Future of the energy market in Poland. The growing role of the consumer in the energy industry

Changes in the electricity market and the impact of the EU policy on the energy transformation in Poland were the main topics of the debate held on 21 September 2021 during the European Economic Congress (ECE) at the initiative of the Polish Electricity Association (PKEE). Representatives of administration, academia and industry organisations discussed the most important issues for the energy market from the perspective of the sector and the consumer.

In his opening remarks, Undersecretary of State in the Ministry of Climate and Environment, Adam Guibourgé-Czetwertyński presented the general characteristics of trends and transformations occurring in the Polish energy market:

- Striving for climate neutrality has become a generator of trends in the energy sector. These include a shift in the generation model from centralized to distributed, which allows for the use of local energy potential and resources and the activation of local communities.

Situation on the energy market

A remedy to the problem of rising prices is now being sought by all countries in Europe. The Spanish government has announced that it expects the European Commission to implement a common European initiative aimed at protecting those most affected by energy price increases. Katarzyna Szwed-Lipińska, Director of the Department of Renewable Energy Sources of the Energy Regulatory Office, referred to this issue, emphasising the inevitability of energy price increases:

- We are seeing a dynamic increase in energy prices. This is a large scale increase, which will certainly translate into the functioning of households and widely understood industry. The legislator and the regulator face a great challenge to create such legal environment that will allow the society to pass through the period of changes that await the Polish energy sector in an acceptable way.

A diagnosis of the energy market situation and reasons for price increases was undertaken by Wojciech Suwała, head of the Department of Sustainable Energy Development at the Stanisław Staszic AGH University of Science and Technology in Kraków. Referring to analyses by The Economist, he also provided examples of countermeasures applied in other countries affected by similar, drastic increases in energy prices:

- In economics, in addition to the current situation, expectations are also important. We will have to invest heavily, decarbonize our economy, and the result of these actions will be increases in energy prices. Energy prices are rising and it looks like this trend may continue in the long term. As this may have a significant impact on the competitiveness of the economy, it is highly likely that the European Commission will take some kind of price-cap action or price caps for generators.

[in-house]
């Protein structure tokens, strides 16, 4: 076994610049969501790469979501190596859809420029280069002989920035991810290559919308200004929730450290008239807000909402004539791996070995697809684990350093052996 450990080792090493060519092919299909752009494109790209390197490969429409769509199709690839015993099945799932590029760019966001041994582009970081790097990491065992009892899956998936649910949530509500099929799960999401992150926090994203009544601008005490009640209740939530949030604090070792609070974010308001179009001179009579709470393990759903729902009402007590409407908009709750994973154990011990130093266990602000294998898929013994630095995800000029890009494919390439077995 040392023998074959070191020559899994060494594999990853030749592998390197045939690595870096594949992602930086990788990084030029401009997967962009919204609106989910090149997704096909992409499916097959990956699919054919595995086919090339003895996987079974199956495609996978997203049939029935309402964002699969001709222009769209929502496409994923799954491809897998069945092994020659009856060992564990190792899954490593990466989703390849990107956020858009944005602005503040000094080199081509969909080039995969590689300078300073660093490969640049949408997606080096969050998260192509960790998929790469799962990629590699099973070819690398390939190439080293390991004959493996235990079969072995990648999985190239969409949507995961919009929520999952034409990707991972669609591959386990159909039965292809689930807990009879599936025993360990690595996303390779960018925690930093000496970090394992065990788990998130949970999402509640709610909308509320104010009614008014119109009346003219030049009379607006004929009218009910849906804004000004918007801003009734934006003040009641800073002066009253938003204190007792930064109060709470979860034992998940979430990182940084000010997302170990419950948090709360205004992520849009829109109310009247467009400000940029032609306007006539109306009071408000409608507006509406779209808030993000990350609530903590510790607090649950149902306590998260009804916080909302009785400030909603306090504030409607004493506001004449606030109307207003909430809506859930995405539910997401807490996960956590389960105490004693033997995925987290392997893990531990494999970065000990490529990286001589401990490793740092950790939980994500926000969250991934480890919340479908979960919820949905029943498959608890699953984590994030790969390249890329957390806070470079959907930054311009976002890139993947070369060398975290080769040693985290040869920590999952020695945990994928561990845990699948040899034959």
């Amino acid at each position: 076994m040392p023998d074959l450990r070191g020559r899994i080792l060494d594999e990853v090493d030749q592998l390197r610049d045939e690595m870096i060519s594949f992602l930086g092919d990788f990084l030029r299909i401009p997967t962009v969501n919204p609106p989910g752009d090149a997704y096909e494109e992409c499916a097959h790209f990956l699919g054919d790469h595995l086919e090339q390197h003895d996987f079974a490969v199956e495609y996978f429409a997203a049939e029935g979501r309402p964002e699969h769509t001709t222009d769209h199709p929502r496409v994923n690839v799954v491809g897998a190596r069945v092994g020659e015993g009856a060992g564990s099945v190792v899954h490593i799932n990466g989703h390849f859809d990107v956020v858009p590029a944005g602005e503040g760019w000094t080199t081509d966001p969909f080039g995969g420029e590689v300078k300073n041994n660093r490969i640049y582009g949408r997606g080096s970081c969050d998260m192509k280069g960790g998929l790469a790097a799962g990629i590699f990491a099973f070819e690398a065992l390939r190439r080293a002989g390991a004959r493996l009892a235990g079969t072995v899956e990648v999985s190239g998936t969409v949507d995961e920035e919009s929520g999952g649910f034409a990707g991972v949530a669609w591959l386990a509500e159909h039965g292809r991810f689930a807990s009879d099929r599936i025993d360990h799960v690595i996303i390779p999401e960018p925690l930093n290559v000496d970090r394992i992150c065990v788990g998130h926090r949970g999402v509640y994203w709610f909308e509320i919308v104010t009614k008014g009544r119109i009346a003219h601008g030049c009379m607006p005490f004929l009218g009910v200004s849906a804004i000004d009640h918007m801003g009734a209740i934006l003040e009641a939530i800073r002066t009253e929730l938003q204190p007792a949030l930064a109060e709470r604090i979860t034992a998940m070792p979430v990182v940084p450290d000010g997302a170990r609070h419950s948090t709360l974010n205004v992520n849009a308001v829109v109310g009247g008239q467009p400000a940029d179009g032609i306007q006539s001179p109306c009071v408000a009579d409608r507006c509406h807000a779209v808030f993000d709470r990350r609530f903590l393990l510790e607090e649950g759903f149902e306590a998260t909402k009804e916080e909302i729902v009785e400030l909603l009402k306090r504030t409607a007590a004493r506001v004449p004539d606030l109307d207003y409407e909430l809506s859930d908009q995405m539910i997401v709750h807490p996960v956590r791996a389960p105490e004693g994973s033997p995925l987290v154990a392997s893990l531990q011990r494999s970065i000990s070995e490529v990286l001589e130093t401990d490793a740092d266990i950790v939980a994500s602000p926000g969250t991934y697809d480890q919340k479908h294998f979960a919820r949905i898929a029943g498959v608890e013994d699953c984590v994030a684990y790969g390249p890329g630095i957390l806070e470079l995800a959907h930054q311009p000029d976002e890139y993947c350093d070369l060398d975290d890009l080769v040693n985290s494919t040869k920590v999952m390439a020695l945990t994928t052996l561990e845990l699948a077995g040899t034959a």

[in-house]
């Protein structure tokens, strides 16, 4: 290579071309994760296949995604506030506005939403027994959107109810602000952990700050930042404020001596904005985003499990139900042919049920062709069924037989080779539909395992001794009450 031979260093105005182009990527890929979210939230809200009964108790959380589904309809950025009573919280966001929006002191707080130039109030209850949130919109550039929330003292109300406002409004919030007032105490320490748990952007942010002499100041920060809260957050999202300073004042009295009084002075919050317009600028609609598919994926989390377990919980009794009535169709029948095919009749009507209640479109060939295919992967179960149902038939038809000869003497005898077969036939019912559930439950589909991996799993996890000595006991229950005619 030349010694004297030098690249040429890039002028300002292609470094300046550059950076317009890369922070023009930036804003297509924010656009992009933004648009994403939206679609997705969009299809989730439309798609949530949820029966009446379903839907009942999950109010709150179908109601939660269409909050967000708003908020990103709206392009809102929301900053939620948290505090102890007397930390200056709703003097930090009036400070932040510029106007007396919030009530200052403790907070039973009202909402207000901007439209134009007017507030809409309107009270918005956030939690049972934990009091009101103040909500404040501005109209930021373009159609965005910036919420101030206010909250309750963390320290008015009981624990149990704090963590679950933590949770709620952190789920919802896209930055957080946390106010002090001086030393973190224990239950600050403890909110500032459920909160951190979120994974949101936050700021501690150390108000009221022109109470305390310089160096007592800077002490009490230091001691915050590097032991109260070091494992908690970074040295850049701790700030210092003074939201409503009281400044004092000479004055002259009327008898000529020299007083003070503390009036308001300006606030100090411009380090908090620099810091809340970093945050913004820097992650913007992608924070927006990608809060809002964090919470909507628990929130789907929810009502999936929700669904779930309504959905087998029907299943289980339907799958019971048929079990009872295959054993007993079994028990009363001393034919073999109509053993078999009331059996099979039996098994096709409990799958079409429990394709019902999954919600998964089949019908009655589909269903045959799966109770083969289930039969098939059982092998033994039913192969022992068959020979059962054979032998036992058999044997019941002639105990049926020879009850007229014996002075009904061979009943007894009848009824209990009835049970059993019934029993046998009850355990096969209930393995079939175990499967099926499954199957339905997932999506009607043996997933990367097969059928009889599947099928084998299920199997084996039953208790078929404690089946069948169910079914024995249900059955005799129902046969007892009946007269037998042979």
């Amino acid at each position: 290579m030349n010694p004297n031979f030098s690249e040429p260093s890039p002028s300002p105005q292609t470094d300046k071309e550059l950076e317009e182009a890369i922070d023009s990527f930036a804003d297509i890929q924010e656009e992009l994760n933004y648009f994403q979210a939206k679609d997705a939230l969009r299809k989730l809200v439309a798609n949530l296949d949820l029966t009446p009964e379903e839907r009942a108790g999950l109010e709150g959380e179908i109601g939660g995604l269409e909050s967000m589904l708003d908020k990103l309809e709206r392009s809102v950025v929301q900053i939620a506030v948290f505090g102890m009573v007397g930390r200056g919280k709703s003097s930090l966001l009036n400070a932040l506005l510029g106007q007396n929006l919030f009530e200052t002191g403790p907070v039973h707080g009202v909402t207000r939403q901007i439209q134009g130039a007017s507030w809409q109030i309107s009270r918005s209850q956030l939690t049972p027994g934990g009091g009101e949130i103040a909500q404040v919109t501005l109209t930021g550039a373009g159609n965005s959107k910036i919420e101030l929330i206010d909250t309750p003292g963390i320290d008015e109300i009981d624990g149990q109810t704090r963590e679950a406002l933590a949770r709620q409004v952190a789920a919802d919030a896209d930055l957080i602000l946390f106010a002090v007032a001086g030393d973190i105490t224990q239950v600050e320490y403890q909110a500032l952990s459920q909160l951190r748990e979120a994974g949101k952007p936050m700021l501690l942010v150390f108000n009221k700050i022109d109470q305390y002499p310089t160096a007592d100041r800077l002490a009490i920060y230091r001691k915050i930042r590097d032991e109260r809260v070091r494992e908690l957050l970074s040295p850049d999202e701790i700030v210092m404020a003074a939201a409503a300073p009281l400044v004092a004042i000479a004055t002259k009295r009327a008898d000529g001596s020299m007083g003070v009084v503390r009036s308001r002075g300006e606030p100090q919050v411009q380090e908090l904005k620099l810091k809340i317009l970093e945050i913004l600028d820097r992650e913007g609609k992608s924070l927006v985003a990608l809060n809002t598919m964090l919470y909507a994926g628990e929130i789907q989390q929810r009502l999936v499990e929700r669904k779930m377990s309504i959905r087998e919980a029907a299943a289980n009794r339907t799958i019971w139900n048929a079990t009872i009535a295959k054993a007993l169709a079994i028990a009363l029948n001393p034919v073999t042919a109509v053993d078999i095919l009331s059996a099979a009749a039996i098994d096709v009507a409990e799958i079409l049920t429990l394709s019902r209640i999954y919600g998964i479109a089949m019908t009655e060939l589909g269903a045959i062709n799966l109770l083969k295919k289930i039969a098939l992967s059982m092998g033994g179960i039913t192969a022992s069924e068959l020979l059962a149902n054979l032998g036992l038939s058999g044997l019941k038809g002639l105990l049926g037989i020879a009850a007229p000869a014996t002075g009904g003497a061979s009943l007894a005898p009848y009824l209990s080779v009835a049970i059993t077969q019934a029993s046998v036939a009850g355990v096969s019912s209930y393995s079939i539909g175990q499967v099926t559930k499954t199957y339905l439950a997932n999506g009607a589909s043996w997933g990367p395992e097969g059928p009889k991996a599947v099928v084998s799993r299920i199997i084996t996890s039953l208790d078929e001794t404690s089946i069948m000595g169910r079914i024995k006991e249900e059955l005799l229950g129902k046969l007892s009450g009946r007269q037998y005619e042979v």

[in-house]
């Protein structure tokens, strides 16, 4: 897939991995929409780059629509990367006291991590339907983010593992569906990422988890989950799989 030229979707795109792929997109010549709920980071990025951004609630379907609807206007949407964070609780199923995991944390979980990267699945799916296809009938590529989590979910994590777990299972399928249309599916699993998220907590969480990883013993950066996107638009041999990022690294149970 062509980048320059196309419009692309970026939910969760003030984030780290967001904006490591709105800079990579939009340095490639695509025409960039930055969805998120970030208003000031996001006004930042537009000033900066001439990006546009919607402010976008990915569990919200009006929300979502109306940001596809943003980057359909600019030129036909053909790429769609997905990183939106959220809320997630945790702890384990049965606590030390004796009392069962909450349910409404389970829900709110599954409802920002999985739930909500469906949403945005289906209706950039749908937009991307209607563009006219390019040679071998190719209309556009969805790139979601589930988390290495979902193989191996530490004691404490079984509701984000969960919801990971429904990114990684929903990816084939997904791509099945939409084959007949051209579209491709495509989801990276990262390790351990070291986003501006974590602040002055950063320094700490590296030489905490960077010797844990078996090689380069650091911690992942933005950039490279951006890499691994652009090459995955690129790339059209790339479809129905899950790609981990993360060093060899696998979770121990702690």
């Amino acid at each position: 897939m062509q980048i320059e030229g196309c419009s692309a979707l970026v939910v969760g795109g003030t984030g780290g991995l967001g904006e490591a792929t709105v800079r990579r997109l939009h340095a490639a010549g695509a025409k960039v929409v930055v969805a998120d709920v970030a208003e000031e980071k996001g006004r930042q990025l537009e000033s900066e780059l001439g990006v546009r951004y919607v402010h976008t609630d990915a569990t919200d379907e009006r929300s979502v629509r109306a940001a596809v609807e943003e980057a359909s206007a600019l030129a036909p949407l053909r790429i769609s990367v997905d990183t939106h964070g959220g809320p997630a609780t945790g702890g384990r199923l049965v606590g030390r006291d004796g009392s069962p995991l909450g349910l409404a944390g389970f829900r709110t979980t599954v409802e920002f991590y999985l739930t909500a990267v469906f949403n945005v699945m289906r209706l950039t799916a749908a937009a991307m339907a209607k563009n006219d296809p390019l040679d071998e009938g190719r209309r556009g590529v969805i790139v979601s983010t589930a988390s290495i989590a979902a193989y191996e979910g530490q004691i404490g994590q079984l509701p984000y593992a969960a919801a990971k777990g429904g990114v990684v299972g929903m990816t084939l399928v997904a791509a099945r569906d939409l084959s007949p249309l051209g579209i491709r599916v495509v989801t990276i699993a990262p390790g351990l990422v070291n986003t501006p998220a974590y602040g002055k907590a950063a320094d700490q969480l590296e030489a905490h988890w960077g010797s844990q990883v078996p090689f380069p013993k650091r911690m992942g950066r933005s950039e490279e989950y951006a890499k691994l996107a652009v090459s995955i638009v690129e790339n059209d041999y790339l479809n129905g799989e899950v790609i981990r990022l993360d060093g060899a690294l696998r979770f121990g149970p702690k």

President of Tauron Dystrybucja SA and the Polish Association of Transmission and Distribution of Electricity, Robert Zasina presented the perspective of energy distributors in the energy transition:

- Distribution networks play a key role in the energy transition. As DSOs, we need to respond flexibly to customer requirements and the changing environment. We are challenged by technological and economic development, growing customer expectations regarding reliability and quality of electricity supply, and the development of renewable energy markets, including micro-installation markets. Such dynamic changes require system operators to ensure modern and extensive infrastructure and appropriate technical condition of power equipment.

Another speaker, Marek Kulesa, director of the Association of Energy Trading office, summarised the impact of energy trading, including cross-border trading, on energy prices in Poland:

- Looking today at stock market quotations and related elements, we see that energy price increases will be double-digit. Poland is not alone in this. Increase of demand for energy, increase in prices of CO2 emission allowances and fuel prices are the main factors influencing the increase of costs of energy production.

The postulates formulated by the experts also included the need to protect sensitive consumers and to liberalise the energy market. In response to these suggestions, Katarzyna Szwed-Lipińska informed that the issue of market liberalisation is extremely important and is continuously discussed by the Energy Regulatory Office. However, she could not give any indication as to when such a liberalisation might take place.

The role of the consumer

During his speech, the Director of the Department of Energy and Gas of the Ministry of Climate and Environment, Paweł Pikus mentioned that Poland had a more critical attitude towards the transformation path set by the EU than other countries.

- We see the Fit for 55 Package as a major threat not only to the energy sector, but to the entire economy, particularly in countries such as Poland. Our path of transformation must be safe. It should have the least possible impact on the competitiveness of the economy. It should also support zero-emissions in the medium term.

The need for a thorough overhaul of the energy sector in Poland may necessitate changes in the national energy policy. Mariusz Swora confirmed the need to revise the strategic assumptions of the EU policy and government documents setting out the directions and framework for change:

- The European Commission has abdicated in important segments on which the European energy market was built. The first is competition, the second is security and the third is sustainable development. The EC is currently focusing only on the third element. Directives on energy taxation, energy efficiency and other legislative proposals that make up the Fit for 55 will soon make the entire district heating sector permanently unprofitable.